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So if you had the equilibrium $\ce{A <--> B}$ and you increase the concentration of A. I understand that equilibrium will shift to the right. To say this (I believe) is to say that the $\ce{A -> B}$ reaction is favoured. But when at equilibrium again will the position of equilibrium be back in its original position, as I believe the position of equilibrium to be defined as the amount of A relative to B.

If this is true, does it follow that a shift in equilibrium does not necessarily mean a permanent change in the position?

If it was a $\ce{A + B <--> C}$ equilibrium and you increase the concentration of A the equilibrium will shift to the right. How would you determine if the position had changed at equilibrium?
Thanks very much.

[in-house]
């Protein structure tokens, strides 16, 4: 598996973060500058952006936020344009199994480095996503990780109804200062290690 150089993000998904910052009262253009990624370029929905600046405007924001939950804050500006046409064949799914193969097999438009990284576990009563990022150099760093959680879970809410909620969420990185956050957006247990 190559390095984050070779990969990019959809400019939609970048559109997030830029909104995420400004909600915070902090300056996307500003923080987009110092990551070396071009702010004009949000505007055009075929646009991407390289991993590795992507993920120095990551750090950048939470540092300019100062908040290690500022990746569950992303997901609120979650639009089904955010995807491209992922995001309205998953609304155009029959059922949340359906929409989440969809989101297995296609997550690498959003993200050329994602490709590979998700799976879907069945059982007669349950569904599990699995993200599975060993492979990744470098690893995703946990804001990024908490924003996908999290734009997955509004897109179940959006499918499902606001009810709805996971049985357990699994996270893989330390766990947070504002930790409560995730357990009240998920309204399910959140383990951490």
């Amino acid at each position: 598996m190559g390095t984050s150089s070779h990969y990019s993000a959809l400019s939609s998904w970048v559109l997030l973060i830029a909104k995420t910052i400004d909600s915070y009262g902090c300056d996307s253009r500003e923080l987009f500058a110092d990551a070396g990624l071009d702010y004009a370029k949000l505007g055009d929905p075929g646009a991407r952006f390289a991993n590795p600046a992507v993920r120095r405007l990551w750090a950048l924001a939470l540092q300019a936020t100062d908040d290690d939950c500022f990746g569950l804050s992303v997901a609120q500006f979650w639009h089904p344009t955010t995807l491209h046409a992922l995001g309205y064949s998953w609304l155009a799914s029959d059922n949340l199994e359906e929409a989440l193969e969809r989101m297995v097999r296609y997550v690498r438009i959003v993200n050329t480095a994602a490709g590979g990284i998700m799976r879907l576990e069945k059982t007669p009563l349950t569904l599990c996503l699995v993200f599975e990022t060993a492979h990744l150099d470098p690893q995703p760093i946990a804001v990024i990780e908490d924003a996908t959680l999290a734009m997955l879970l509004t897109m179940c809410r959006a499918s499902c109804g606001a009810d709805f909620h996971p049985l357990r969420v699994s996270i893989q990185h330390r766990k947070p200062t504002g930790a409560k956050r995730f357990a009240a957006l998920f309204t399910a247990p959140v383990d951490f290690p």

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Not knowing what the chemicals in your equation are or what kind of properties they have, I can't tell you how you would measure their concentrations.

Nonetheless, given:

$$\ce{A + B <--> C}$$

If you add an additional, preferably known, quantity of A, then the concentration of B should decrease and the concentration of C should increase.

This is actually just the real meaning behind your statement that "the equilibrium will shift to the right". In this case, with two reactants, obviously more of the second one (B) must be consumed by the addition of more A in order to produce more C (shift to the right).

Again, how you would measure the concentrations of B and C depends on which compounds B and C actually represent.

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